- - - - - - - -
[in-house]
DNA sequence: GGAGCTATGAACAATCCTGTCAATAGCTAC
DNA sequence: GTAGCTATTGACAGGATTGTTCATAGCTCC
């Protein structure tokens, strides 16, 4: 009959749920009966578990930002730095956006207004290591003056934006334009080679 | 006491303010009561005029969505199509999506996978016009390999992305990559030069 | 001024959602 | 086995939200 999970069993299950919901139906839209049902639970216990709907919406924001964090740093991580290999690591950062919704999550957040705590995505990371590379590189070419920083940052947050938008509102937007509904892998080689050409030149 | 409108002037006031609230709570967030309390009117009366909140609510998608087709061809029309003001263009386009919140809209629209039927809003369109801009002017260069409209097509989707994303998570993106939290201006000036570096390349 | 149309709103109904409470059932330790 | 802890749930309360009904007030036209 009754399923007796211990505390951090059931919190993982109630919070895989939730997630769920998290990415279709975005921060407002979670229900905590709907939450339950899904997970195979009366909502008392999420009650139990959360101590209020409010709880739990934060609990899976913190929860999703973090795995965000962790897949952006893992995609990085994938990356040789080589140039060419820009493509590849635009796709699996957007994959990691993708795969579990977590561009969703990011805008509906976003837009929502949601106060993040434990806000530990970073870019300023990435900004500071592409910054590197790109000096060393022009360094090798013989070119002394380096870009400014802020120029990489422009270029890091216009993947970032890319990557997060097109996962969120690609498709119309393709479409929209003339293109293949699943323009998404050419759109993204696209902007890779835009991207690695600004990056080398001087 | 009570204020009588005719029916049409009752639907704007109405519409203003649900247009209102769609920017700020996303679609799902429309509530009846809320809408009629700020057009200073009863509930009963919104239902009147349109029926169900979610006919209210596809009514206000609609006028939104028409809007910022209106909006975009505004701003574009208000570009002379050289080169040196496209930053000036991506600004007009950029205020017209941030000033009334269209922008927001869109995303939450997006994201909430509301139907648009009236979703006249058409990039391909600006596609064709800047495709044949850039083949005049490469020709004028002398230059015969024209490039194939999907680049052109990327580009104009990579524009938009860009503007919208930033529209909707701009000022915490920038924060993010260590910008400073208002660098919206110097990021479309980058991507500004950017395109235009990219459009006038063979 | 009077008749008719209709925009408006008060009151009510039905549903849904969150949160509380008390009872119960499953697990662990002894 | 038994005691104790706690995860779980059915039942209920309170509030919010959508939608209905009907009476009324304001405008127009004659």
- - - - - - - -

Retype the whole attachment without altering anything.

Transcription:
[in-house]
DNA sequence: GGAGCTATGAACAATCCTGTCAATAGCTAC
DNA sequence: GTAGCTATTGACAGGATTGTTCATAGCTCC
């Protein structure tokens, strides 16, 4: 009959749920009966578990930002730095956006207004290591003056934006334009080679 | 006491303010009561005029969505199509999506996978016009390999992305990559030069 | 001024959602 | 086995939200 999970069993299950919901139906839209049902639970216990709907919406924001964090740093991580290999690591950062919704999550957040705590995505990371590379590189070419920083940052947050938008509102937007509904892998080689050409030149 | 409108002037006031609230709570967030309390009117009366909140609510998608087709061809029309003001263009386009919140809209629209039927809003369109801009002017260069409209097509989707994303998570993106939290201006000036570096390349 | 149309709103109904409470059932330790 | 802890749930309360009904007030036209 009754399923007796211990505390951090059931919190993982109630919070895989939730997630769920998290990415279709975005921060407002979670229900905590709907939450339950899904997970195979009366909502008392999420009650139990959360101590209020409010709880739990934060609990899976913190929860999703973090795995965000962790897949952006893992995609990085994938990356040789080589140039060419820009493509590849635009796709699996957007994959990691993708795969579990977590561009969703990011805008509906976003837009929502949601106060993040434990806000530990970073870019300023990435900004500071592409910054590197790109000096060393022009360094090798013989070119002394380096870009400014802020120029990489422009270029890091216009993947970032890319990557997060097109996962969120690609498709119309393709479409929209003339293109293949699943323009998404050419759109993204696209902007890779835009991207690695600004990056080398001087 | 009570204020009588005719029916049409009752639907704007109405519409203003649900247009209102769609920017700020996303679609799902429309509530009846809320809408009629700020057009200073009863509930009963919104239902009147349109029926169900979610006919209210596809009514206000609609006028939104028409809007910022209106909006975009505004701003574009208000570009002379050289080169040196496209930053000036991506600004007009950029205020017209941030000033009334269209922008927001869109995303939450997006994201909430509301139907648009009236979703006249058409990039391909600006596609064709800047495709044949850039083949005049490469020709004028002398230059015969024209490039194939999907680049052109990327580009104009990579524009938009860009503007919208930033529209909707701009000022915490920038924060993010260590910008400073208002660098919206110097990021479309980058991507500004950017395109235009990219459009006038063979 | 009077008749008719209709925009408006008060009151009510039905549903849904969150949160509380008390009872119960499953697990662990002894 | 038994005691104790706690995860779980059915039942209920309170509030919010959508939608209905009907009476009324304001405008127009004659």